Ah, google tells me that Nottingham is planning to introduce this levy
shortly, and it will ramp up to 350 UKP per year by 2010. I'm sure that
a pound per day is substantially less than the cost of commercial car
parks in the area, and they won't even be at more than 70% occupancy.

James

William Connolley

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Sep 11, 2008, 3:34:46 AM9/11/08
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2008/9/11 James Annan <james...@gmail.com>:

> In the UK, there have been moves to treat workplace parking explicitly
> as a taxable perk. I don't know how far this plan has gone. Of course it
> was met with predictable howls from the motoring lobby...

Not just the motoring lobby, but everyone, because predicatably enough
firms don't want the overhead of working out who drives, so the easy
fix is to just charge everyone, which really winds people up.

-W-the-incompetent

James Annan

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Sep 11, 2008, 3:42:49 AM9/11/08
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William Connolley wrote:
> 2008/9/11 James Annan <james...@gmail.com>:
>> In the UK, there have been moves to treat workplace parking explicitly
>> as a taxable perk. I don't know how far this plan has gone. Of course it
>> was met with predictable howls from the motoring lobby...
>
> Not just the motoring lobby, but everyone, because predicatably enough
> firms don't want the overhead of working out who drives, so the easy
> fix is to just charge everyone, which really winds people up.

Really? I've certainly heard of cases of firms threatening to pass the
charge on to the motons in their staff. Of course there is potentially
the issue of occasional occupancy, but an increasing number of employers
use pay-parking anyway where the tax could be covered by the daily
charge. If I was charged for a parking space I would permanently park up
one of these in it, and at least get some enjoyment out of it:

http://www.artcars.com/gardencar/index.html

But then again a bit of civil disobedience probably doesn't go down so
well in the corporate (mono)culture...

James

hgerh...@yahoo.co.uk

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Sep 11, 2008, 12:12:47 PM9/11/08
to globalchange
> You will note that in practice where separate-but-equal (not) facilities
> do exist, it is inevitably the cyclist that has to give way and take
> detours when a conflict occurs. That's not going to do much for your
> high-speed commute!

In the Netherlands, a separate bike path isn't used as an exuse to
force the cyclist to always give way.

I wonder why William writes about taking the two long ends of a
triangle; if my experience in Birmingham is anything to go by, the
short end is a busy road rather than say a field.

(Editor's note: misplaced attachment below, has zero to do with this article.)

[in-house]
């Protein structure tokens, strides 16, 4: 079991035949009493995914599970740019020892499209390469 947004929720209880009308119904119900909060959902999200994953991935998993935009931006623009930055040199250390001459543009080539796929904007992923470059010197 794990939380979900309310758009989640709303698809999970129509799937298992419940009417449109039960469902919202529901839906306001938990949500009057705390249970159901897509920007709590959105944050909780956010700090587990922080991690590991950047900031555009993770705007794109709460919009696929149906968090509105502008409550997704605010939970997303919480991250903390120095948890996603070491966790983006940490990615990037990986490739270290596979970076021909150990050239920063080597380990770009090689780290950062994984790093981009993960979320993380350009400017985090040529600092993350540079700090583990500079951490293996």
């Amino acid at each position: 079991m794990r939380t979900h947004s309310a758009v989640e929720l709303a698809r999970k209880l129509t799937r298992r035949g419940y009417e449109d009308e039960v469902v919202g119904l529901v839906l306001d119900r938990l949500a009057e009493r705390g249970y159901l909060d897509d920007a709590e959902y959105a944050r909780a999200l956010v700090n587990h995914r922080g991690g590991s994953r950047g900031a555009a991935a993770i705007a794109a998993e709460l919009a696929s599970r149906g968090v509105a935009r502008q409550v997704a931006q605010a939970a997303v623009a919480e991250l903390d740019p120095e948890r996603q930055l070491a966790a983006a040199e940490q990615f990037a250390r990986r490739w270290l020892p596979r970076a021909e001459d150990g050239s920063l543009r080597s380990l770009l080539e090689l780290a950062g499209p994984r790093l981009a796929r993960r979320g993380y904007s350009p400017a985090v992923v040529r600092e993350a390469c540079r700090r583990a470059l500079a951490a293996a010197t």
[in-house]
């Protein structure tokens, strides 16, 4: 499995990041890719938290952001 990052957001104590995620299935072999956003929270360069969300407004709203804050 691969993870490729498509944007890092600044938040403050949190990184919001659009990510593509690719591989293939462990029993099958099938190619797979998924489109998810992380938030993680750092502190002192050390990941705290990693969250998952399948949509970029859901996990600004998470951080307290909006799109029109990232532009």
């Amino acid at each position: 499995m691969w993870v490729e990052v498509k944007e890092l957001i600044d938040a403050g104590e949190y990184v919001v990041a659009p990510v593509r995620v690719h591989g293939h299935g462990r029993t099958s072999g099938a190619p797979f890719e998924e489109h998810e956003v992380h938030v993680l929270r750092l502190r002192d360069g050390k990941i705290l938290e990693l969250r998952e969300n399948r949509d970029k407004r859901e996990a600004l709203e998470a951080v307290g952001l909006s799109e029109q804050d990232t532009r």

> I'm surprised you are so slow if the route is flat and clear. If it is
> hilly and congested then a spiffy design isn't going to make any
> significant difference.

I suppose I need a better bike ... I live in North Holland and this is
as flat as it gets, the cycle route has 5 km long stretches in it
without a crossing.

The bike I am using cost me 300 Euros, and it's got some accessories
(eg a bag where I keep a rain coat, some connections for a child seat
and a trailer).

I overtake the vast majority of cyclists when I got to work on my
bike. The only people overtaking me on a bike do so on racing bikes in
tight biker's clothing. Maybe they are also in better shape than I am.

> say up to 5 miles, which
> covers 75% of car trips in the UK

10 trips of 1 mile may be ten times as many trips as one trip of 100
miles, but ...

> "I would
> love to ride a bicycle, if only problem (insert arbitrary reason) was
> solved" actually mean "I don't want to ride a bicycle and am
> regurgitating the most socially acceptable/convenient excuse".

There's a big difference between the amount of cycling I do here in
the Netherlands and what I did in the UK. I bet that a great many more
Brits would cycle, if they had Dutch cycle infrastructure at their
disposal.

James Annan

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Sep 11, 2008, 6:06:11 PM9/11/08
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hgerh...@yahoo.co.uk wrote:
>> You will note that in practice where separate-but-equal (not) facilities
>> do exist, it is inevitably the cyclist that has to give way and take
>> detours when a conflict occurs. That's not going to do much for your
>> high-speed commute!
>
> In the Netherlands, a separate bike path isn't used as an exuse to
> force the cyclist to always give way.

What happens when the main road (with parallel bike path) intersects a
minor side road? That sort of crossing is the main site of danger where
even if priority is theoretically given to the path, cars leaving the
main road will still often cut across without paying attention.

> I wonder why William writes about taking the two long ends of a
> triangle; if my experience in Birmingham is anything to go by, the
> short end is a busy road rather than say a field.

In my experience, the only useful examples of cycling infrastructure are
things like shortcuts through areas closed to motor vehicles, or
contraflows in one-way-systems, which are usually designed on the basis